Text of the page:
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HQ 111467

March 20, 1991

AIR-4-01 CO:R:IT:C 111467 JBW


Mr. Daryl Schulze
Conquest Airlines
2215 Redwood
Austin, Texas 78723

RE: Aircraft; Entry and Clearance; Landing Rights; 19 U.S.C. 1433; 49 U.S.C. App. 1509; 19 C.F.R. Part 122.

Dear Mr. Schulze:

This letter is in response to your inquiry of December 18, 1990, in which you seek information on the laws and regulations administered by the Customs Service relating to your proposed air commerce activities. Specifically, Conquest Airlines intends to institute scheduled air service between the following cities:

1. San Antonio, Texas, and Monterrey, Mexico. 2. Laredo, Texas, and Monterrey, Mexico.

Civil aircraft must comply with the laws and regulations relating to the entry and clearance of vessels made applicable by regulation to aircraft. 49 U.S.C. App. 1509(c) (1988); 19 U.S.C. 1644 (1988). Customs laws require all aircraft arriving from a foreign point to report arrival, 19 U.S.C. 1433 (1988), and to make entry, 19 C.F.R. 122.41 et seq. (1990). Prior to departure to a foreign port, the aircraft must obtain Customs clearance. 19 C.F.R. 122.61 et seq. (1990). Finally, entry must be made and a permit issued before the aircraft may unlade merchandise, passengers, or baggage. 19 C.F.R. 122.38 (1990).

United States law provides for civil penalties of $5,000 for violation of entry and clearance regulations made applicable to aircraft pursuant to 49 U.S.C. App. 1509(c). 49 U.S.C. App. 1474(a)(1988). The Customs Regulations, found in 19 C.F.R. 122.161 (1990), apply this penalty, in addition to other applicable penalties, to aircraft violating provisions of 19 C.F.R. part 122 except for overages and failure to manifest narcotics and marijuana, 19 U.S.C. 1584 (1988), and for failure to report arrival, 19 U.S.C. 1436 (1988).

The Customs Regulations set out landing requirements in 19 C.F.R. 122, Subpart D. These regulations require that all aircraft entering the United States from a foreign area give advance notice of arrival unless a scheduled aircraft of a scheduled airline. 19 C.F.R. 122.31(a) & (b) (1990). The first landing of an aircraft entering the United States from a foreign area must be at an international airport. 19 C.F.R. 122.33. Laredo International Airport is designated as an international airport. 19 C.F.R. 122.13. You must obtain permission to land at San Antonio from the Regional Commissioner of Customs, Southwest Region. 19 C.F.R. 122.34.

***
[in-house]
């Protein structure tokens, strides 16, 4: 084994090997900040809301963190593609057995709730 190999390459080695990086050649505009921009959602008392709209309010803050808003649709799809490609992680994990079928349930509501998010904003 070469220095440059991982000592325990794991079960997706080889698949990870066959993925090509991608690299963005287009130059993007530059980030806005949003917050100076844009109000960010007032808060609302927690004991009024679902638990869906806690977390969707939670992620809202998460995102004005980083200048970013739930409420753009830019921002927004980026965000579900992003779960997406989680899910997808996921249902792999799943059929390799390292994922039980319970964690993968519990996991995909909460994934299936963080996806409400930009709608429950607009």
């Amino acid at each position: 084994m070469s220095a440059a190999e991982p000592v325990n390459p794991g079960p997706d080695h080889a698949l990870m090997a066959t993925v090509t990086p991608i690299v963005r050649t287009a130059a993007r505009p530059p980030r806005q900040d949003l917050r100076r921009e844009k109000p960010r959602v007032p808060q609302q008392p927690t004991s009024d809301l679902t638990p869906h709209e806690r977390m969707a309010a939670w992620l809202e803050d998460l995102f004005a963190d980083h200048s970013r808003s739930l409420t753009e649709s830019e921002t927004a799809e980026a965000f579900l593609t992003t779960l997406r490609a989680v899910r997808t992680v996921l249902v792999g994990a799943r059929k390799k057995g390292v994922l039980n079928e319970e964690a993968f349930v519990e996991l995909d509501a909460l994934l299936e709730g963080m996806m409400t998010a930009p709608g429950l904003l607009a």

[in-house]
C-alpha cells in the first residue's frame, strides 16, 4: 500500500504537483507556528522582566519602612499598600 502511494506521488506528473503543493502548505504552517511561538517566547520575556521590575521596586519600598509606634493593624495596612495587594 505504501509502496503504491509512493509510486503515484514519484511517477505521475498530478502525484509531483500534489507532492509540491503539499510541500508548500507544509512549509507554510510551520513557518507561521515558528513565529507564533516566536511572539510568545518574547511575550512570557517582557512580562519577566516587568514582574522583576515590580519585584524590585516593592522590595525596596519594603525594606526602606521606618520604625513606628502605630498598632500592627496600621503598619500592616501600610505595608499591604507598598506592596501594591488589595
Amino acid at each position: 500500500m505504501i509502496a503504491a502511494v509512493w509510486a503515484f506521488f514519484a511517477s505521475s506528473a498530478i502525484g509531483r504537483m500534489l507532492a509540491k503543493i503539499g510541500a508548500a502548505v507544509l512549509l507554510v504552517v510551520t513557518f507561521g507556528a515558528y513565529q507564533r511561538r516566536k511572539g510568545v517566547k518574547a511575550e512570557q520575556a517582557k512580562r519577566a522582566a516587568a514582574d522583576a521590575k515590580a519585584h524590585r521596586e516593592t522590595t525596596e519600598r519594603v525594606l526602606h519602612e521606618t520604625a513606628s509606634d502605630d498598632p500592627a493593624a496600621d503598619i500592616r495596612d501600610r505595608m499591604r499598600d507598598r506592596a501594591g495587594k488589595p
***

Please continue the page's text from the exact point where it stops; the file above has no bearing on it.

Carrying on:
The Customs Regulations set out the entry requirements for aircraft in 19 C.F.R. Part 122, Subpart E. These regulations state, in short, that all aircraft coming into the United States must make entry under this subpart, except public and private aircraft and aircraft traveling from airport to airport in the United States under the residue cargo and progressive clearance procedures. 19 C.F.R. 122.41. The regulations delineate the documentation requirements for aircraft entry. When the aircraft arrives, the aircraft commander or agent shall deliver the following forms:

- General Declaration, Customs Form 7507, 19 C.F.R. 122.43;
- Crew Baggage Declaration, 19 C.F.R. 122.44; - Crew List, 19 C.F.R. 122.45;
- Crew Purchase List, 19 C.F.R. 122.46;
- Stores List, 19 C.F.R. 122.47;
- Air Cargo Manifest, Customs Form 7509, 19 C.F.R. 122.48.

Individuals, upon departing from an aircraft arriving under 19 U.S.C. 1644 or 49 U.S.C. App. 1509, must report to the designated Customs facility with all articles accompanying them. 19 U.S.C. 1459(b) (1988); 19 C.F.R. 162.6. Failure to report may result in a civil penalty of $5,000 for the first offense and $10,000 for each subsequent offense and in a criminal penalty of a fine not exceeding $5,000 and imprisonment up to one year. 19 U.S.C. 1459(f) & (g). The regulations require that the aircraft commander hold the aircraft and any merchandise or baggage on the aircraft for inspection and that passengers and crew members be kept in a separate place until Customs officers authorize their departure. 19 C.F.R. 122.36.

Finally, all aircraft, except public and private aircraft, leaving the United States for a foreign area are required to clear if carrying passengers or merchandise. 19 C.F.R. 122.61. If the aircraft is departing with no commercial export cargo and is carrying only passengers for hire, then the aircraft may clear by telephone . 19 C.F.R. 122.71(a)(1). Request for telephone clearance must be made with sufficient time to permit any examination of the aircraft deemed necessary by Customs. 19 C.F.R. 122.71(b). If an aircraft is not cleared by telephone, then an air cargo manifest with a declaration that is signed by the aircraft commander or agent and states that no cargo is on board must be filed with Customs. 19 C.F.R. 122.71(a)(2). Clearance of scheduled aircraft making stops at more than one United States airport is provided for in 19 C.F.R. 122.63, but this provision does not appear applicable to your proposed itinerary.

We are including with this letter a recent paper issued by the Office of Inspection and Control that provides further information on air commerce procedures and sets out the mechanics of obtaining required authorizations. As outlined in the Inspection and Control paper, other laws relating to your proposed activities are administered by other governmental agencies. You must contact these agencies to assure compliance with these other laws.


B. James Fritz

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